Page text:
Also, speaking of transit in Great Barrington, check out the work of Tate Coleman, a teenager at Simon’s Rock who set up the Great Barrington Public Transportation Advisory Committee. The media last reported on this in May, but the project is still very much active, with a goal of redesigning bus service in southern Berkshire County to better service existing and new riders. The BRTA seems (expectedly) hesitant to incorporate the cost-neutral ideas, but hopefully the committee can win them over!
Latest MBTA News: Service Updates
Man…Warminster is just a really sprawly town, huh? I guess it’s no surprise that its station has a giant parking lot, with just a bunch of blech around it. Yet it’s still one of the busiest stations on Regional Rail!
We’ve got a ton of space for cars here, with 562 $1 a day daily spaces and 238 $25 a month permit spaces. There’s a bit of bike parking too: SEPTA claims nine racks, Wikipedia claims four, and my photos show four. Maybe there are five secret ones I couldn’t find, or SEPTA could be wrong – not like it’d be the first time. As for bus connections, the 22 to Olney stops on Jacksonville Road next to the station (just signs), while the rush hour Richboro-Warminster Rushbus operated by TMA Bucks pulls right into the station, using the drop-off area as a stop.
Despite being in a mostly suburban area, there is some transit-oriented development here in the form of a big apartment complex. Well…maybe transit-adjacent development – I see a lottttttt of parking spaces there. Also, the plebs who don’t live in the complex aren’t allowed in, according to the sign at the fancy accessible entrance. I do see a few bike racks at the bottom, though – could those be responsible for SEPTA’s inflated count? Also next to this entrance is a sketchy narrow pedestrian crossing across the tracks to get to the sidewalkless Park Ave.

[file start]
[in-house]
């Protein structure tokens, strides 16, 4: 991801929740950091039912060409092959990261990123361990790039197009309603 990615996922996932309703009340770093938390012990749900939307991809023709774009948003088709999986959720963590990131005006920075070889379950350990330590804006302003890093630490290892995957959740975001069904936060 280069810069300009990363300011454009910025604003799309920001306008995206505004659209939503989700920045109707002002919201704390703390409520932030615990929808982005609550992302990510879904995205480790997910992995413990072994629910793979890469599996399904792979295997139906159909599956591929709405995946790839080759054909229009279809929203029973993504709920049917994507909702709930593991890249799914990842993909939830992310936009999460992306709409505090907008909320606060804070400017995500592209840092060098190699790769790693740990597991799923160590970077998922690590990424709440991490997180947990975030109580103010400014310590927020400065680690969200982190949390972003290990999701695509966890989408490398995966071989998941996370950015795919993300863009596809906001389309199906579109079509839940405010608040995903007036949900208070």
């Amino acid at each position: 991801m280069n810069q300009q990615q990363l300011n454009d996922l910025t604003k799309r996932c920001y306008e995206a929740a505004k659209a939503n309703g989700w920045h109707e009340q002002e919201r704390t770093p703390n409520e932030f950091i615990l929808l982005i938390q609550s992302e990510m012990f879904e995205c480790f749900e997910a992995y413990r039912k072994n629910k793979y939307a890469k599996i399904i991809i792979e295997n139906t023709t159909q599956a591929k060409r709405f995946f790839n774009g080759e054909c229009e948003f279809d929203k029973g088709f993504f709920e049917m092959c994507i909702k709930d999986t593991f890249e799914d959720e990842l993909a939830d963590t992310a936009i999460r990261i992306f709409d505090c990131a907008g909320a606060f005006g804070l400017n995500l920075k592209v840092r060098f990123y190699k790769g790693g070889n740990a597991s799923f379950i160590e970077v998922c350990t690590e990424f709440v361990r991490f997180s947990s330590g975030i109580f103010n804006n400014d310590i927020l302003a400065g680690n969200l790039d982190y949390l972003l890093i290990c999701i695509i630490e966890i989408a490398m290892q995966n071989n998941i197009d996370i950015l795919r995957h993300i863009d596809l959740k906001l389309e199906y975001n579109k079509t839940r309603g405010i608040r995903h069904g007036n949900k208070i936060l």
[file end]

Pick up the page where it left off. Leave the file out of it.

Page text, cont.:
Warminster’s platform is fully high-level, so points for that. But alas, there’s not a lot on it. You’ve got a few wastebaskets, a departure screen, and…oh, I think that’s it. If you’re here during an off-peak time, the only place you can sit is at the two benches in the drop-off area, which are at least right next to the platform.
Of course, if you’re boarding at rush hour, your situation is much better. Warminster has a beautiful airy building with plenty of seating, bathrooms, a water fountain, ticket sales, and even change for parking if you have to use the awful “honor box”. This is only open from 5:15 to 11:30 AM on weekdays, though.
Ridership: 16th-busiest on Regional Rail! It’s the first station on the list to crack 1,000 daily riders, getting 1,058 per weekday. With 800 total parking spaces, that means the vast majority of riders are driving in (which makes sense, given the surrounding area), with the remaining ones likely either getting dropped off, walking from the apartment development, or reverse commuting via the Rushbus.
Pros: Hey, it’s unabashedly a suburban car-oriented station (which is the only kind of station you can really have in Warminster), and in that sense, it performs pretty well. It has a suitably giant parking lot with a bit of TOD so it can pretend it’s urban, as well as a great building and a high-level platform.
Cons: The crossing to Park Ave is narrow and inaccessible, although I would wager that the amount of people using it on a daily basis is pretty low. Other than that, probably the lack of seating on the platform, although there are the drop-off benches at least.
Nearby and Noteworthy: It is really hard to walk around here! If you do, you’ll find a Walmart, a Costco, and a few restaurants.
Final Verdict: 8/10